When Prairie has squirreled away enough pills, she decides to make a special broscht using a recipe from when she was a child. Prairie is clearly nervous as she prepares the stew but Hap remains clueless that he's about to consume a bowl of poison. Hap seeks to calm Prairie by asking her to sup with him. Hap begins shoveling the food in his mouth and Prairie is forced to take a bite when he notices that she isn't eating. It doesn't like long for Hap to realise something is wrong and this happens much faster than Prairie thought it would because it's not the sleeping pills in the soup that is affecting Hap but the fact that he is allergic to the kind of tomato paste she used. Hap makes his way to a drawer and pulls out an EPI pen but its empty. Hap then sends Prairie to get him another from the bathroom and she searches fiercely. When she finds the pen however, Prairie is slow to hand it over because she finds a dead woman in the bathtub. The woman is August, and she died before Prairie was taken captive. Hap crawls into the bathroom and snatches the new Epi pen from Prairie and quickly injects himself. This is why at the very beginning of the meeting, Prairie told her little group that it's really hard to allow a man to die. I don't really understand this given that Prairie has proof that Hap is a murderer and she's been taken hostage by him. The only way out is for Hap to die.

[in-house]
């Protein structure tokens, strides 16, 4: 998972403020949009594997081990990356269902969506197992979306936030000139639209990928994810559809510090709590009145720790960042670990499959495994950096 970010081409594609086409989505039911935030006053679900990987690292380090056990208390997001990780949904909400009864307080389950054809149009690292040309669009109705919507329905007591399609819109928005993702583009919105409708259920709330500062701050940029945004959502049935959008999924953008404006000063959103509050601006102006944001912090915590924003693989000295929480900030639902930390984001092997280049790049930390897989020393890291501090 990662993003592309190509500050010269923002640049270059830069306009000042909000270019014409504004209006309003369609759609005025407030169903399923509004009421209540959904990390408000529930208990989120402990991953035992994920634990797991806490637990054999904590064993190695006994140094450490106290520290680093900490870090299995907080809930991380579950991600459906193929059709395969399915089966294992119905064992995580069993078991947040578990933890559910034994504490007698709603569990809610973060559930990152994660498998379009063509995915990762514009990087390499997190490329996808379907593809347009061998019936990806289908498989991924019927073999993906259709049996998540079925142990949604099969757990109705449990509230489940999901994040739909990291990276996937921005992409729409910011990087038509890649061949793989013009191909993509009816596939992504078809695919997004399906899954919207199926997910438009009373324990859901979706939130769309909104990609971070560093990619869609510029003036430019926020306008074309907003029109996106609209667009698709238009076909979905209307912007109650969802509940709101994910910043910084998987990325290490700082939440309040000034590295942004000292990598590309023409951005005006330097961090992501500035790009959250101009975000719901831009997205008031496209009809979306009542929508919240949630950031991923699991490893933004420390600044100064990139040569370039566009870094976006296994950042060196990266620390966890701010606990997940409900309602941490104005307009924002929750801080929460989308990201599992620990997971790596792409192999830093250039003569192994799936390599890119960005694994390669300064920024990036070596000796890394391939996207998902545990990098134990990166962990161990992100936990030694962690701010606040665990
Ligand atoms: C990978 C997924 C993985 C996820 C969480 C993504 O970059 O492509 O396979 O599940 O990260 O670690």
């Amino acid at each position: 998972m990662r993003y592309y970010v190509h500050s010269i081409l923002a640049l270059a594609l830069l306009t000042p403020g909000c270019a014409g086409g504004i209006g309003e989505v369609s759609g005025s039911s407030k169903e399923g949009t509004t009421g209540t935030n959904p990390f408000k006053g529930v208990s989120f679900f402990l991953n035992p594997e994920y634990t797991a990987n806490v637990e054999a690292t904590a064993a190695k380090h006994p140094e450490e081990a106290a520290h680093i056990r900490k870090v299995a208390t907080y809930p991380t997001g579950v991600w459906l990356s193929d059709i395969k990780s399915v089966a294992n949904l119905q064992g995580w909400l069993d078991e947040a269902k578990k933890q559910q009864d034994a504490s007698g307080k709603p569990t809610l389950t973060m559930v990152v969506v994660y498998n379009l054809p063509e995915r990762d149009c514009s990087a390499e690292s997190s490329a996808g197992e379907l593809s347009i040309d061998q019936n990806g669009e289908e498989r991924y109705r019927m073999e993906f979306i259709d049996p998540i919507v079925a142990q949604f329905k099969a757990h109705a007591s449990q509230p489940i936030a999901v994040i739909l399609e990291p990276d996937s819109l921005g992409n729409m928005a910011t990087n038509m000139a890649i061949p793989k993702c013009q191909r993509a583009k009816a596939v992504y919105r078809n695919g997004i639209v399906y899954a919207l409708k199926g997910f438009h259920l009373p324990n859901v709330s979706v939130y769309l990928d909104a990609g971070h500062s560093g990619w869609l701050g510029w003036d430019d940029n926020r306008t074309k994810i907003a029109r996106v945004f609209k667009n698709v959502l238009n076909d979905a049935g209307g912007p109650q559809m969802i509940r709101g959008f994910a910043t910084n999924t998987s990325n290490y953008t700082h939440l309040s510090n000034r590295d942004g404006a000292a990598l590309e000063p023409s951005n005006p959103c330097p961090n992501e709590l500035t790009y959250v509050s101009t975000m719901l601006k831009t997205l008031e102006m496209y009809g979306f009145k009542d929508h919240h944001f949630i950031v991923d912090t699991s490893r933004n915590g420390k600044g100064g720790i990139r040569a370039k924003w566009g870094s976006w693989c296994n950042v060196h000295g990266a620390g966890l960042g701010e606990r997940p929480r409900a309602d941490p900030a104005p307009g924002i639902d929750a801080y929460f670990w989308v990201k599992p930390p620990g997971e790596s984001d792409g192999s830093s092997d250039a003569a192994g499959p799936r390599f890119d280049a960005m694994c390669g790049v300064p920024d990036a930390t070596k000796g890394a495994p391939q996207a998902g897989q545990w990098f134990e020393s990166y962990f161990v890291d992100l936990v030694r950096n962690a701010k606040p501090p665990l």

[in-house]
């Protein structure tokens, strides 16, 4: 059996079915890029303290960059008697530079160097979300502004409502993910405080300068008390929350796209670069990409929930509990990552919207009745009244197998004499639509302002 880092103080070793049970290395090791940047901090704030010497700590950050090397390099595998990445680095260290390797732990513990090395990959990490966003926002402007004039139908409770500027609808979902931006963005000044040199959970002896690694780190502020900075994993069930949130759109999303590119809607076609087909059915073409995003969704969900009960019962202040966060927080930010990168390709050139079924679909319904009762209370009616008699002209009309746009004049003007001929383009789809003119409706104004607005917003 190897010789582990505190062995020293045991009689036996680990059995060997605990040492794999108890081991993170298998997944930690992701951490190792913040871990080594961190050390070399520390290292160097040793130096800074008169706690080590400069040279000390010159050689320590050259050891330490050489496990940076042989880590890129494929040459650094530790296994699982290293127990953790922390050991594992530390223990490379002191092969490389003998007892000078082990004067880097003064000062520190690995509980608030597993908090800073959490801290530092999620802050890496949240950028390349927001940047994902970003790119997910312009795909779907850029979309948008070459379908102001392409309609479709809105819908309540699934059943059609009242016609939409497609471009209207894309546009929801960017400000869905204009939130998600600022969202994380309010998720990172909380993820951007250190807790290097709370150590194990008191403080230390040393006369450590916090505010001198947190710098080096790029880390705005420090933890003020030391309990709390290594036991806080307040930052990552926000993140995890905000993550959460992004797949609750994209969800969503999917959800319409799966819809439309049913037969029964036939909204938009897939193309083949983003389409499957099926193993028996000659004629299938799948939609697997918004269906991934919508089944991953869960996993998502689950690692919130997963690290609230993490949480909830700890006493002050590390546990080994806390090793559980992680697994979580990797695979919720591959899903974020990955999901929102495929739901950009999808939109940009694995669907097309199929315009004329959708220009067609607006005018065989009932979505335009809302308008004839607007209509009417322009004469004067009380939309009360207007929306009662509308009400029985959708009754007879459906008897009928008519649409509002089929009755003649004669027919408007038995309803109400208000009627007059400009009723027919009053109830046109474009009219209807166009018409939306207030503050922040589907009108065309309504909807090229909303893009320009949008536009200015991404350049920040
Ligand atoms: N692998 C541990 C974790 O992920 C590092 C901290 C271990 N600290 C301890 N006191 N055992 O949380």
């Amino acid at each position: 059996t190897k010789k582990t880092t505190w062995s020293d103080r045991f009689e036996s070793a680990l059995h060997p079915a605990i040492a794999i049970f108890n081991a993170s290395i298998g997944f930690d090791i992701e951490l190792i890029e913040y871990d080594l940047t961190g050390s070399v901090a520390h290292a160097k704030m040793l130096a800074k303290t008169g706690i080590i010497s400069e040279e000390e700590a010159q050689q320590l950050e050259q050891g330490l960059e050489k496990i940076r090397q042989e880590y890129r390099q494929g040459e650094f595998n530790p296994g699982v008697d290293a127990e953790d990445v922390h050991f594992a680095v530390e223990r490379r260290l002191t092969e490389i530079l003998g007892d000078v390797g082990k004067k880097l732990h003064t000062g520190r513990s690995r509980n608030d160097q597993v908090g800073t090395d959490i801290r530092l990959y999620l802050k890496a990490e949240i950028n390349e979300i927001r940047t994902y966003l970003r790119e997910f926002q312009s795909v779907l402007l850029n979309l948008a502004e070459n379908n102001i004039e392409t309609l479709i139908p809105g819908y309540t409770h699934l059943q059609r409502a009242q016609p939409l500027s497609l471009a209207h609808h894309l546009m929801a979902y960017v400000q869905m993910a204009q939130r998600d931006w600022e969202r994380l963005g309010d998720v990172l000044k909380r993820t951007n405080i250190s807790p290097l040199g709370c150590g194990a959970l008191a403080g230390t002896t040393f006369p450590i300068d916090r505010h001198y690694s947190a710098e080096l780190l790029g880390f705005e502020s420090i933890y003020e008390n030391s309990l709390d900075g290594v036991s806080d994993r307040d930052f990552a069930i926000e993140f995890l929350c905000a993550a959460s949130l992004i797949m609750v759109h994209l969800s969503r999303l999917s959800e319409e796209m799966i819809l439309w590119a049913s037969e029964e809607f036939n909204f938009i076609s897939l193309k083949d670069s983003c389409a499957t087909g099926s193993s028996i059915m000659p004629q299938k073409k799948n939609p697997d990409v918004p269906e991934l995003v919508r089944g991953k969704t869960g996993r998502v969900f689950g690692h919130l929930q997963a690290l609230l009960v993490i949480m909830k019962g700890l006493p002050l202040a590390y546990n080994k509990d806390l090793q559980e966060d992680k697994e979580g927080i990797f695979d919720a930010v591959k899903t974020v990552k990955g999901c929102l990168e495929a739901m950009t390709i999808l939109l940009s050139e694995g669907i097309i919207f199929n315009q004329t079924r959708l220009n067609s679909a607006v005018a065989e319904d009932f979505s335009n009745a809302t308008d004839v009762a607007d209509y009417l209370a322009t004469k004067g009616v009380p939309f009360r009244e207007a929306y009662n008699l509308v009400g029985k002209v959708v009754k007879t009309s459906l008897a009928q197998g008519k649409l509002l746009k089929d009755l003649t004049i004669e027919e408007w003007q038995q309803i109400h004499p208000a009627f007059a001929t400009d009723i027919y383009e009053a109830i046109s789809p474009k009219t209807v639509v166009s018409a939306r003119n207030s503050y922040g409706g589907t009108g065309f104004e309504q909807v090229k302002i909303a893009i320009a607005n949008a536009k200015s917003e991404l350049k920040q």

Now that Prairie's plan has failed, it's time to move onto Homer's which seems even less likely to work. How exactly are they supposed to mail the letter once they write it? While in the bathroom, Prairie grabbed a Horizon bill and Homer's ring. They decide to compose a letter filled with information about who they are, who needs to know about them and to their best understanding where they are. The plan is to mix the letter in with outgoing mail and hope that the class ring does not alert Hap as to its contents. Unfortunately for the captives, they never get that far because while passing the now completed letter to Prairie, it slips out of her hand and floats along their shared little stream out of their reach.
Hap is still clueless when it comes to Prairie's true intentions of willingly working as his house slave. At this point, I actually think that Hap believes that he has built a relationship with Prairie. Even though both attempts that Prairie has made to escape have failed, Homer encourages Prairie to keep going and not give up. It also serves to bring the group closer and Rachel reveals how she became one of Hap's captives. It's clear the captives are now becoming bonded by their shared circumstances and nothing cements that like Rachel displaying the perfect pitch she attained after her NDE.
Prairie takes Homer's words to heart because when she gets a chance, she throws Hap down a flight of stairs. There's a certain satisfaction when she does this. Prairie frantically races through the house and uses a frying pan to smash a window and escape. Being blind puts Prairie at a distinct disadvantage because she's in a heavily wooded area and cannot see where she is going. Prairie keeps running until she comes to a cliff and is hit from behind. The only person this can be is Hap, and the fact that she made a run for it probably means that Prairie has lost the chance to attempt an escape anytime soon because she's revealed to Hap that Stockholm Syndrome hasn't set in enough for her to be happy serving him.